1985

Jennifer Fitzgerald is sent to work on Capitol Hill after stories arise lining her romantically with George Bush.

Stuart Spencer's public relation firm starts receiving over $350,000 from Panama to improve Noriega's image.

CIA starts using BCCI as a conduit.

George Bush thanks Oliver North for "dedication and tireless work with the hostage thing, with Central America." Bush will later deny knowing about the Contra effort until late 1986.

1986

VP Bush goes to Honduras to promote support for the Contras. Takes along baseball players Nolan Ryan and Gary Carter. Contra figure Felix Rodriguez meets with Donald Gregg, Bush's national security advisor, to complain about Iran-Contra operatives skimming funds from the Contras.

1987

Bush's former chief of staff, Daniel Murphy, flies to Panama with South Korean influence peddler Tongsun Park on a private plane owned by arms dealer Sargis Soghnalian to meet with Noriega. Murphy later tells a Senate subcommittee that he informed Noriega that he need not resign before the 1988 election despite the Reagan administration public pressure to the contrary.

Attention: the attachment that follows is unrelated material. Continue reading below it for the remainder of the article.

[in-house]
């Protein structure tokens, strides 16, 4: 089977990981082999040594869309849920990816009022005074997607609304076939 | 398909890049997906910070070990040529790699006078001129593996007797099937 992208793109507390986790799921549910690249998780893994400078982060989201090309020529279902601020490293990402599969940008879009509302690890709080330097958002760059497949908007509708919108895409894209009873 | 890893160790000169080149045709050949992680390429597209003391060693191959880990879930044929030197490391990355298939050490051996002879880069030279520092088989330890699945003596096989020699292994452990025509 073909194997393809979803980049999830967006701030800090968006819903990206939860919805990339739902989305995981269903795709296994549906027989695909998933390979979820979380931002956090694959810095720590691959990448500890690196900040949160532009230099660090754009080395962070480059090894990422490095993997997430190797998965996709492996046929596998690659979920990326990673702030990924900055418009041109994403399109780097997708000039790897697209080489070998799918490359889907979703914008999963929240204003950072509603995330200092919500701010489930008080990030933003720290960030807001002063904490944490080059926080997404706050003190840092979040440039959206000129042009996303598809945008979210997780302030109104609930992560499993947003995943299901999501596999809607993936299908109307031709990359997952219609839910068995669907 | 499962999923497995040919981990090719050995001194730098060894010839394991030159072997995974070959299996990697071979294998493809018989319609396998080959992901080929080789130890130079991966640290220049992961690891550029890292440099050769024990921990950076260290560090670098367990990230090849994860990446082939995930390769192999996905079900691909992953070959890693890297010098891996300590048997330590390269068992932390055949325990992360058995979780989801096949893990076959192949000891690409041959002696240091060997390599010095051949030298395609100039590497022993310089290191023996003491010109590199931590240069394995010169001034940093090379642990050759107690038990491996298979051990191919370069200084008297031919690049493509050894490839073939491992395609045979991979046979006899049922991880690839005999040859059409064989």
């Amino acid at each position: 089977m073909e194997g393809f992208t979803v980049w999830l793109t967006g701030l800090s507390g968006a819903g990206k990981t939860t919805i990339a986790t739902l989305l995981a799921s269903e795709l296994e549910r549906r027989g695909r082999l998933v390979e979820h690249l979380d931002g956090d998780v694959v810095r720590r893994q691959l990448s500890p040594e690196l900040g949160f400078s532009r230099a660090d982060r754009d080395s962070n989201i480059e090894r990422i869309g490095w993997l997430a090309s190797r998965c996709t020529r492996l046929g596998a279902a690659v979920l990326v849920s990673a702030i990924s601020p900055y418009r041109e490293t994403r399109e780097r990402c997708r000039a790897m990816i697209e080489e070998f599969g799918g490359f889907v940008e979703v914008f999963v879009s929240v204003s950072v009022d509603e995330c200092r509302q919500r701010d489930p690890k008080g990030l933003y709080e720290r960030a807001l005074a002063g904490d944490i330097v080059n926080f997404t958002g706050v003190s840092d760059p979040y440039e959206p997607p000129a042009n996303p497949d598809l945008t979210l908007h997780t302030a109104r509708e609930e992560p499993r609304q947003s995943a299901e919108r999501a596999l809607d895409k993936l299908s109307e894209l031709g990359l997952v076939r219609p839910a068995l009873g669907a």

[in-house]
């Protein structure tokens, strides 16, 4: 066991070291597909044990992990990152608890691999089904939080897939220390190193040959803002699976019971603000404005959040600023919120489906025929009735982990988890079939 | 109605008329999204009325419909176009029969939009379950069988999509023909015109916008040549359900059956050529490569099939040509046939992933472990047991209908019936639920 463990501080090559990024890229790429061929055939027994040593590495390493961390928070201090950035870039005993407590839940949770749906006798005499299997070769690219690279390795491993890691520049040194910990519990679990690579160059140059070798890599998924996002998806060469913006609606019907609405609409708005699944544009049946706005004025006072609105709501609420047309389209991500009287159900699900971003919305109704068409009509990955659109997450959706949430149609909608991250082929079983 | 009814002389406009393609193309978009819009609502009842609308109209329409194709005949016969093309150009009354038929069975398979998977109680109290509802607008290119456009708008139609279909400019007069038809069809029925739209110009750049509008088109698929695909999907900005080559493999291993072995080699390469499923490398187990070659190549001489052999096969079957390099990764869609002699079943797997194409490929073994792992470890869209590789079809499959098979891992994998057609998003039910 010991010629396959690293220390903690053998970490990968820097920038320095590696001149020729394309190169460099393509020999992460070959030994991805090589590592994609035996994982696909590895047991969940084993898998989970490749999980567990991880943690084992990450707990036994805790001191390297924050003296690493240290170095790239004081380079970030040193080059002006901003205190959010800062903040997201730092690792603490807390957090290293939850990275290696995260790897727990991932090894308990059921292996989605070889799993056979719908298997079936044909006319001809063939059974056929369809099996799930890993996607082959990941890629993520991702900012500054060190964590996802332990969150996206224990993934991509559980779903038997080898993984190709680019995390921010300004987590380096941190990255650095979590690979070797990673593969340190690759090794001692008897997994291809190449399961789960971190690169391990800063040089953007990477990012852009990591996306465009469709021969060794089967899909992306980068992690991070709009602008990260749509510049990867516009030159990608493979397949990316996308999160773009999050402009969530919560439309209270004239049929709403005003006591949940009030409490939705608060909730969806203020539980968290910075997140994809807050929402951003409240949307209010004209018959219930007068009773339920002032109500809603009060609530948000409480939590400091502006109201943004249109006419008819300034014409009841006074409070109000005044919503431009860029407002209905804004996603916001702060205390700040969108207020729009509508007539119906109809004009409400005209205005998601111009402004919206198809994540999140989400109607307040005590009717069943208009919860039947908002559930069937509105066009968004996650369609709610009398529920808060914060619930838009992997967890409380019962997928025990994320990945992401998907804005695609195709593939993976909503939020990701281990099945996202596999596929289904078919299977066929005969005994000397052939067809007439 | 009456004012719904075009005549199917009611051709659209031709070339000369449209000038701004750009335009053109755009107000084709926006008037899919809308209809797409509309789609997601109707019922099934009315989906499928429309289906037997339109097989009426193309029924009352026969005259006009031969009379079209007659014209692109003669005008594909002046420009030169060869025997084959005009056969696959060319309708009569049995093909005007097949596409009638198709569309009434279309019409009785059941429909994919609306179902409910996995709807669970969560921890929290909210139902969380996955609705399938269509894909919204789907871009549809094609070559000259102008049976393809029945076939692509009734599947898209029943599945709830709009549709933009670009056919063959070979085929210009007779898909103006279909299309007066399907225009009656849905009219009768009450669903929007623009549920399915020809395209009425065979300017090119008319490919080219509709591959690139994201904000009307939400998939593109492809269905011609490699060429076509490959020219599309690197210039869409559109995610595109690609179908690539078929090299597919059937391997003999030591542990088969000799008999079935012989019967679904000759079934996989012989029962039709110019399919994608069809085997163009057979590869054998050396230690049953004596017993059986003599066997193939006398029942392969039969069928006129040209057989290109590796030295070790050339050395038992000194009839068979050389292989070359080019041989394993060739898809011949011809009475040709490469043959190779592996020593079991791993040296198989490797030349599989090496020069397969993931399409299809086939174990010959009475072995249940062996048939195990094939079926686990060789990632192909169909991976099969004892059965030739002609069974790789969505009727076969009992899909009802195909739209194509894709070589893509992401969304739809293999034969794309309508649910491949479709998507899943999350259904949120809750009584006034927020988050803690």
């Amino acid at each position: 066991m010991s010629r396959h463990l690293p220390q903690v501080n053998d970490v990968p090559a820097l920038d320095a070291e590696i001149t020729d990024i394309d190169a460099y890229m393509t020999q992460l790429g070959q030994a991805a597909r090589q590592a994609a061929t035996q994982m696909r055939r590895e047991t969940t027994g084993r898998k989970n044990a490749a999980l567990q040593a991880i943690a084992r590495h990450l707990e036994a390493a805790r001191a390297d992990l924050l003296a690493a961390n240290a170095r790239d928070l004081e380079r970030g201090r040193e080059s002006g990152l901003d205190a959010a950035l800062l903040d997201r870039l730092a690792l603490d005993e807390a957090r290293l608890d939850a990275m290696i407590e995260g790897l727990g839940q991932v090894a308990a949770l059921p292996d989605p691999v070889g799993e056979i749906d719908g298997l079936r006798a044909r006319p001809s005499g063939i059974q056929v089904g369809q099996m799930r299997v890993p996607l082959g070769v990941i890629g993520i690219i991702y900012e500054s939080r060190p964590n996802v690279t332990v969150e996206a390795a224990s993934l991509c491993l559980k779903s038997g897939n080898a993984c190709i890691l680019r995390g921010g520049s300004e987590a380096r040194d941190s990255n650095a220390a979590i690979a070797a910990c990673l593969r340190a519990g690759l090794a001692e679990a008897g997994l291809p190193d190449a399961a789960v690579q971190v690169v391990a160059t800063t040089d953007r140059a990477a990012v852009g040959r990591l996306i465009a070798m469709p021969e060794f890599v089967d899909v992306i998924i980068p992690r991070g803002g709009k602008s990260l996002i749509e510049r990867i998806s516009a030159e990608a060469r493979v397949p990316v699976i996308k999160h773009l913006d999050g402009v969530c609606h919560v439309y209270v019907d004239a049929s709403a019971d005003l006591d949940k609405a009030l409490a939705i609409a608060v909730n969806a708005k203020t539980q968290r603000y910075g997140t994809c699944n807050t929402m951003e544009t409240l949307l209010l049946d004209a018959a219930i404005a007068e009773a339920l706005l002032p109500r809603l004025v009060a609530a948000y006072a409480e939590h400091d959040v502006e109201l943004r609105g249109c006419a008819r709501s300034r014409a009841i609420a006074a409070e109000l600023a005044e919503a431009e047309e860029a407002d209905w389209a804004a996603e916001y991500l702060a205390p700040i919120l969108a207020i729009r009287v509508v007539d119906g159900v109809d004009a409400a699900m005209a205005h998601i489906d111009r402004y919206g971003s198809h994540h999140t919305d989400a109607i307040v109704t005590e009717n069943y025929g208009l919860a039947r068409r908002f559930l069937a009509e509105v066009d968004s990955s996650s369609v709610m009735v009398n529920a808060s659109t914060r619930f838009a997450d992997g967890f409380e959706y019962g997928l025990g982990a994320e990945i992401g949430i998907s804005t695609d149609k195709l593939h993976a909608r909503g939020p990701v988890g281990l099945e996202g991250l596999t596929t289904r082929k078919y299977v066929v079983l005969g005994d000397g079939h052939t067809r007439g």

Lee Atwater accuses Robert Dole of spreading stories about Bush and Jennifer Fitzgerald. An agreement is worked out, as reported by Sidney Blumenthal in the Washington Post: "The Dole people didn't spread any rumors and promised not to do it again. And the Bush people haven't spread rumors about the Dole people spreading rumors and won't do it again."

1988

Dwight Chapin, ex-Nixon dirty trickster, gets job in Bush campaign. Rudi Slavoff becomes head of Bulgarians for Bush. In 1983, Slavoff organized an event honoring Austin App, promoter of the theory that the Holocaust was a hoax. Slavoff joins other GOP ethnic leaders in the Coalition of American Nationalities co-chaired by Edward Derwinski. Among them is a former member of an Hungarian pro-Nazi party. After press revelations, eight of the leaders accused of anti-semitism resign from the campaign. Bush says: "Nobody's giving in... These people left of their own account."